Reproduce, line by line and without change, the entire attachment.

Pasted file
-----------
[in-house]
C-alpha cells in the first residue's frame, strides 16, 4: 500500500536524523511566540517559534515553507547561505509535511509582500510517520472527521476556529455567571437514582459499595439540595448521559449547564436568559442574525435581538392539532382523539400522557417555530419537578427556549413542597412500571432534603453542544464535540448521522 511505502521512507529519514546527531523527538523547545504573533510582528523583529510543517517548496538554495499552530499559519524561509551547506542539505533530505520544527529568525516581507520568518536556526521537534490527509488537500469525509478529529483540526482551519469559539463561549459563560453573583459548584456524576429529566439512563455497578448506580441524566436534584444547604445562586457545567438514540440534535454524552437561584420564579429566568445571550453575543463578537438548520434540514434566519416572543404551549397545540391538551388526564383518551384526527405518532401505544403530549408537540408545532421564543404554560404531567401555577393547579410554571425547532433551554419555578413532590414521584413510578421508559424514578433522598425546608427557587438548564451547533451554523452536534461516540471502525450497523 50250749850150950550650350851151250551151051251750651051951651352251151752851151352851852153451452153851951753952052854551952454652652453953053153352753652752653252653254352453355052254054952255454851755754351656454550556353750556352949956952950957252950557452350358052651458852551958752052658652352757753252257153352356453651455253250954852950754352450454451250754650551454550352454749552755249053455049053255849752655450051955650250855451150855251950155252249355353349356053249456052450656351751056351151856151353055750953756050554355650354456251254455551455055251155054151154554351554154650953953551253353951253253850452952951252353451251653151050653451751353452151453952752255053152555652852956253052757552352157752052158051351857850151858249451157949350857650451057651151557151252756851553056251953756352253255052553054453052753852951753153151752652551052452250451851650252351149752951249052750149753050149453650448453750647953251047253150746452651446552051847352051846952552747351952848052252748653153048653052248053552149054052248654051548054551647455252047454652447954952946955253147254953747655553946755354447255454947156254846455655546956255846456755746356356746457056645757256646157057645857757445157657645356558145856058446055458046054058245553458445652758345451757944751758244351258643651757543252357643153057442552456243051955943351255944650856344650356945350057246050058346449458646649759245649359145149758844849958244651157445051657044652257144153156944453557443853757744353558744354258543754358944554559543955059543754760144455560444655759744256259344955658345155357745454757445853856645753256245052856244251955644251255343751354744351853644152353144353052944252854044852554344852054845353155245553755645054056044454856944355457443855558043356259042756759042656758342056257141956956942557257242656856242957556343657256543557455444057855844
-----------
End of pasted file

[in-house]
C-alpha cells in the first residue's frame, strides 16, 4: 500500500536524523511566540517559534515553507547561505509535511509582500510517520472527521476556529455567571437514582459499595439540595448521559449547564436568559442574525435581538392539532382523539400522557417555530419537578427556549413542597412500571432534603453542544464535540448521522 511505502521512507529519514546527531523527538523547545504573533510582528523583529510543517517548496538554495499552530499559519524561509551547506542539505533530505520544527529568525516581507520568518536556526521537534490527509488537500469525509478529529483540526482551519469559539463561549459563560453573583459548584456524576429529566439512563455497578448506580441524566436534584444547604445562586457545567438514540440534535454524552437561584420564579429566568445571550453575543463578537438548520434540514434566519416572543404551549397545540391538551388526564383518551384526527405518532401505544403530549408537540408545532421564543404554560404531567401555577393547579410554571425547532433551554419555578413532590414521584413510578421508559424514578433522598425546608427557587438548564451547533451554523452536534461516540471502525450497523 50250749850150950550650350851151250551151051251750651051951651352251151752851151352851852153451452153851951753952052854551952454652652453953053153352753652752653252653254352453355052254054952255454851755754351656454550556353750556352949956952950957252950557452350358052651458852551958752052658652352757753252257153352356453651455253250954852950754352450454451250754650551454550352454749552755249053455049053255849752655450051955650250855451150855251950155252249355353349356053249456052450656351751056351151856151353055750953756050554355650354456251254455551455055251155054151154554351554154650953953551253353951253253850452952951252353451251653151050653451751353452151453952752255053152555652852956253052757552352157752052158051351857850151858249451157949350857650451057651151557151252756851553056251953756352253255052553054453052753852951753153151752652551052452250451851650252351149752951249052750149753050149453650448453750647953251047253150746452651446552051847352051846952552747351952848052252748653153048653052248053552149054052248654051548054551647455252047454652447954952946955253147254953747655553946755354447255454947156254846455655546956255846456755746356356746457056645757256646157057645857757445157657645356558145856058446055458046054058245553458445652758345451757944751758244351258643651757543252357643153057442552456243051955943351255944650856344650356945350057246050058346449458646649759245649359145149758844849958244651157445051657044652257144153156944453557443853757744353558744354258543754358944554559543955059543754760144455560444655759744256259344955658345155357745454757445853856645753256245052856244251955644251255343751354744351853644152353144353052944252854044852554344852054845353155245553755645054056044454856944355457443855558043356259042756759042656758342056257141956956942557257242656856242957556343657256543557455444057855844